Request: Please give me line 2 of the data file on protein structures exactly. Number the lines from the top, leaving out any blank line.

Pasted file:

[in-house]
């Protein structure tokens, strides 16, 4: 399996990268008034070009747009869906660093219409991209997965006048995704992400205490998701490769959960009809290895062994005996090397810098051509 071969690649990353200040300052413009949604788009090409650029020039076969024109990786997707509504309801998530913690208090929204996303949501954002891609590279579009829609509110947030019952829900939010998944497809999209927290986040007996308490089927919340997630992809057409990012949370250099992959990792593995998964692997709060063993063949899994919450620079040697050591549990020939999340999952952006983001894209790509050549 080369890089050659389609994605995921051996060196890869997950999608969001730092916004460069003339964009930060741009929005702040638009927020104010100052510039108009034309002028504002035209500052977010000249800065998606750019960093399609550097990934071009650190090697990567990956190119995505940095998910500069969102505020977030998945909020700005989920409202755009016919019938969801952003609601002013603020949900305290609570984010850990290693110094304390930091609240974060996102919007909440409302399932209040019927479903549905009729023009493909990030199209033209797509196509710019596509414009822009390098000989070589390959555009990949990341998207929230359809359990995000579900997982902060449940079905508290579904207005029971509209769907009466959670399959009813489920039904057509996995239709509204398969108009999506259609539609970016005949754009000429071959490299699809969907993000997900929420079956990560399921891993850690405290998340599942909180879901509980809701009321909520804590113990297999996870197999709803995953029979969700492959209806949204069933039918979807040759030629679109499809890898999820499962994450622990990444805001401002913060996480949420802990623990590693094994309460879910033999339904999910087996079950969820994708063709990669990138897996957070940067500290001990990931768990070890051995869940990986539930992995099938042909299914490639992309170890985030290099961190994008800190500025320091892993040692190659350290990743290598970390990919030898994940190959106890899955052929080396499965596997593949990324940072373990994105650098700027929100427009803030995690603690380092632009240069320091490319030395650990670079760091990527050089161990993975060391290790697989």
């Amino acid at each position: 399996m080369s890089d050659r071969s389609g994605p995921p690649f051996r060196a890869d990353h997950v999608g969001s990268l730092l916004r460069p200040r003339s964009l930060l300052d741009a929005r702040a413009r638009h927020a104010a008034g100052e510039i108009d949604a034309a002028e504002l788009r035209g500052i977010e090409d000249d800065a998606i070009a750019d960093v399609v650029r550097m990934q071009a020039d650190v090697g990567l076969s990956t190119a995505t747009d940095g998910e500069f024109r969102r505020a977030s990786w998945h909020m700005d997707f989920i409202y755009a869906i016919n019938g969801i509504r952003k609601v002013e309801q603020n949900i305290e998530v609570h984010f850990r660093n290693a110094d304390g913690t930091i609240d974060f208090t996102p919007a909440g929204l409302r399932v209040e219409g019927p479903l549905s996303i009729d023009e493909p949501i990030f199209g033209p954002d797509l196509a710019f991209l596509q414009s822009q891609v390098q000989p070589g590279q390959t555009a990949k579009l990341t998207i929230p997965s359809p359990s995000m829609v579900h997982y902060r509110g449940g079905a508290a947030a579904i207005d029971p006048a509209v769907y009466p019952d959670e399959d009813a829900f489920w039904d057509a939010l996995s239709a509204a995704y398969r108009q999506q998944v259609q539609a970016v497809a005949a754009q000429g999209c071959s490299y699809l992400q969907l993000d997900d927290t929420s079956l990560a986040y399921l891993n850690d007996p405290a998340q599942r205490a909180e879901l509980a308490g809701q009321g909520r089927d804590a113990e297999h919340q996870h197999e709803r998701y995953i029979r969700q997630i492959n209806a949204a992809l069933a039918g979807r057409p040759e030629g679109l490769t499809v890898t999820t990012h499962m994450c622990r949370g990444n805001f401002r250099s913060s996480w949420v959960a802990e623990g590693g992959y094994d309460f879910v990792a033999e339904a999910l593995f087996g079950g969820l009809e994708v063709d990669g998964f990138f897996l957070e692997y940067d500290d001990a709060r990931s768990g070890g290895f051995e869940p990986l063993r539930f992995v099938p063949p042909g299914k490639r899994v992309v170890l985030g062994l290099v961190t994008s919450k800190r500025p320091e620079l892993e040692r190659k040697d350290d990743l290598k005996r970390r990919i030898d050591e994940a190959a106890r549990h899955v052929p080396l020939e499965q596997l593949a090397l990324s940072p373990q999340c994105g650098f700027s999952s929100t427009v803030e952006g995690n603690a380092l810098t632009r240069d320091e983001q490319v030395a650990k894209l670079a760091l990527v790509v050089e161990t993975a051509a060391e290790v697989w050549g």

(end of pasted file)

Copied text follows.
């Protein structure tokens, strides 16, 4: 399996990268008034070009747009869906660093219409991209997965006048995704992400205490998701490769959960009809290895062994005996090397810098051509 071969690649990353200040300052413009949604788009090409650029020039076969024109990786997707509504309801998530913690208090929204996303949501954002891609590279579009829609509110947030019952829900939010998944497809999209927290986040007996308490089927919340997630992809057409990012949370250099992959990792593995998964692997709060063993063949899994919450620079040697050591549990020939999340999952952006983001894209790509050549 080369890089050659389609994605995921051996060196890869997950999608969001730092916004460069003339964009930060741009929005702040638009927020104010100052510039108009034309002028504002035209500052977010000249800065998606750019960093399609550097990934071009650190090697990567990956190119995505940095998910500069969102505020977030998945909020700005989920409202755009016919019938969801952003609601002013603020949900305290609570984010850990290693110094304390930091609240974060996102919007909440409302399932209040019927479903549905009729023009493909990030199209033209797509196509710019596509414009822009390098000989070589390959555009990949990341998207929230359809359990995000579900997982902060449940079905508290579904207005029971509209769907009466959670399959009813489920039904057509996995239709509204398969108009999506259609539609970016005949754009000429071959490299699809969907993000997900929420079956990560399921891993850690405290998340599942909180879901509980809701009321909520804590113990297999996870197999709803995953029979969700492959209806949204069933039918979807040759030629679109499809890898999820499962994450622990990444805001401002913060996480949420802990623990590693094994309460879910033999339904999910087996079950969820994708063709990669990138897996957070940067500290001990990931768990070890051995869940990986539930992995099938042909299914490639992309170890985030290099961190994008800190500025320091892993040692190659350290990743290598970390990919030898994940190959106890899955052929080396499965596997593949990324940072373990994105650098700027929100427009803030995690603690380092632009240069320091490319030395650990670079760091990527050089161990993975060391290790697989």